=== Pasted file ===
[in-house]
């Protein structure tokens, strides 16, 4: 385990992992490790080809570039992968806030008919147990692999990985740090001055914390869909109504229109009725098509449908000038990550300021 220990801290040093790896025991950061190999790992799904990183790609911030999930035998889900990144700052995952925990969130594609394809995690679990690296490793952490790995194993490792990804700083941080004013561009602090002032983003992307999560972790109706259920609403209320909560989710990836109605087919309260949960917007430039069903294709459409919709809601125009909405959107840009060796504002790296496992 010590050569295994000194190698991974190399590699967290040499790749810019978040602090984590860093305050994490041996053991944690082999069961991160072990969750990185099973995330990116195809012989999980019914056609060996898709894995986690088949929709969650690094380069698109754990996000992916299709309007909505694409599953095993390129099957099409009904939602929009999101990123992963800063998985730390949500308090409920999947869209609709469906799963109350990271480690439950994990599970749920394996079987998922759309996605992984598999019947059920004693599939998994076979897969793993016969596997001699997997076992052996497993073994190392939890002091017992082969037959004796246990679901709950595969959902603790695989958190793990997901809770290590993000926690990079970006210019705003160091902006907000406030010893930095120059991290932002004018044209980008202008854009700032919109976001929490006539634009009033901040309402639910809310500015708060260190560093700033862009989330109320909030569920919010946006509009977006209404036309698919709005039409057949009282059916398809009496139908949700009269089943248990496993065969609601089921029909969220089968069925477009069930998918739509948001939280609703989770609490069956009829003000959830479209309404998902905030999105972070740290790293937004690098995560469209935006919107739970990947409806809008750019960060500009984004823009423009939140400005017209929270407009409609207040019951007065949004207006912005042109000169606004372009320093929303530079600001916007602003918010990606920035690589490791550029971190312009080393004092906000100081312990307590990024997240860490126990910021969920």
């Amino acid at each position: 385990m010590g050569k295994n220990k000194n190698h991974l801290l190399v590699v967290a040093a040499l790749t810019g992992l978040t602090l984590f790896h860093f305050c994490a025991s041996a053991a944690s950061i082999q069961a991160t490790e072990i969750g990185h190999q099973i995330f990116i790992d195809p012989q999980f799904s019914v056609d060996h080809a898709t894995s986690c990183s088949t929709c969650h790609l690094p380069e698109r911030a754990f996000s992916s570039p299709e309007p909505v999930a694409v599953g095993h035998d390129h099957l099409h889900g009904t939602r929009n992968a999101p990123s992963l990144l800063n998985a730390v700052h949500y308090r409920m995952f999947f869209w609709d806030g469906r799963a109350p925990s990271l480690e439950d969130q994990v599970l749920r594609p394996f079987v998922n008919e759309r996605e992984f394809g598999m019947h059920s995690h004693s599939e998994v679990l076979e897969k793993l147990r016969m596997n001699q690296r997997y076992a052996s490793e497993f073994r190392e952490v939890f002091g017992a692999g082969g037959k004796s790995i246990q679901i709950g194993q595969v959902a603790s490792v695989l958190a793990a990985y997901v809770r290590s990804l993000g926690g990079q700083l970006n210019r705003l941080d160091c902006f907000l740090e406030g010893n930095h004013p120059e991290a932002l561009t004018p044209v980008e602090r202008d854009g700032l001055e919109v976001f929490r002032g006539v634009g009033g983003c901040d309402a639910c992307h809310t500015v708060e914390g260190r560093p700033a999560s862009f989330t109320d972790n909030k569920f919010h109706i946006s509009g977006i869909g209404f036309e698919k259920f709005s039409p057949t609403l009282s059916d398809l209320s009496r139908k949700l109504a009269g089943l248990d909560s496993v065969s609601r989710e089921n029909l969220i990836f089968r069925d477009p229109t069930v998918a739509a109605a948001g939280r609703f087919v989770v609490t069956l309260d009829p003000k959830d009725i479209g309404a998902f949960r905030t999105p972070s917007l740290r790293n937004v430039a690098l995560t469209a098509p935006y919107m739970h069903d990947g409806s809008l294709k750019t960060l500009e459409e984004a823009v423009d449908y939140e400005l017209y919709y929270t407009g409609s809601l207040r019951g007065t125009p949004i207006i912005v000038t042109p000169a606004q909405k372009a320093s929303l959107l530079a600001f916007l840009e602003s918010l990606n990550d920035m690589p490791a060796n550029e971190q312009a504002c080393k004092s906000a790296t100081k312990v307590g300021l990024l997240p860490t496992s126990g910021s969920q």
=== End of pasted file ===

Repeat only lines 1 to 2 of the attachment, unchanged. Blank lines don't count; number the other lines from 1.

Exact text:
[in-house]
């Protein structure tokens, strides 16, 4: 385990992992490790080809570039992968806030008919147990692999990985740090001055914390869909109504229109009725098509449908000038990550300021 220990801290040093790896025991950061190999790992799904990183790609911030999930035998889900990144700052995952925990969130594609394809995690679990690296490793952490790995194993490792990804700083941080004013561009602090002032983003992307999560972790109706259920609403209320909560989710990836109605087919309260949960917007430039069903294709459409919709809601125009909405959107840009060796504002790296496992 010590050569295994000194190698991974190399590699967290040499790749810019978040602090984590860093305050994490041996053991944690082999069961991160072990969750990185099973995330990116195809012989999980019914056609060996898709894995986690088949929709969650690094380069698109754990996000992916299709309007909505694409599953095993390129099957099409009904939602929009999101990123992963800063998985730390949500308090409920999947869209609709469906799963109350990271480690439950994990599970749920394996079987998922759309996605992984598999019947059920004693599939998994076979897969793993016969596997001699997997076992052996497993073994190392939890002091017992082969037959004796246990679901709950595969959902603790695989958190793990997901809770290590993000926690990079970006210019705003160091902006907000406030010893930095120059991290932002004018044209980008202008854009700032919109976001929490006539634009009033901040309402639910809310500015708060260190560093700033862009989330109320909030569920919010946006509009977006209404036309698919709005039409057949009282059916398809009496139908949700009269089943248990496993065969609601089921029909969220089968069925477009069930998918739509948001939280609703989770609490069956009829003000959830479209309404998902905030999105972070740290790293937004690098995560469209935006919107739970990947409806809008750019960060500009984004823009423009939140400005017209929270407009409609207040019951007065949004207006912005042109000169606004372009320093929303530079600001916007602003918010990606920035690589490791550029971190312009080393004092906000100081312990307590990024997240860490126990910021969920």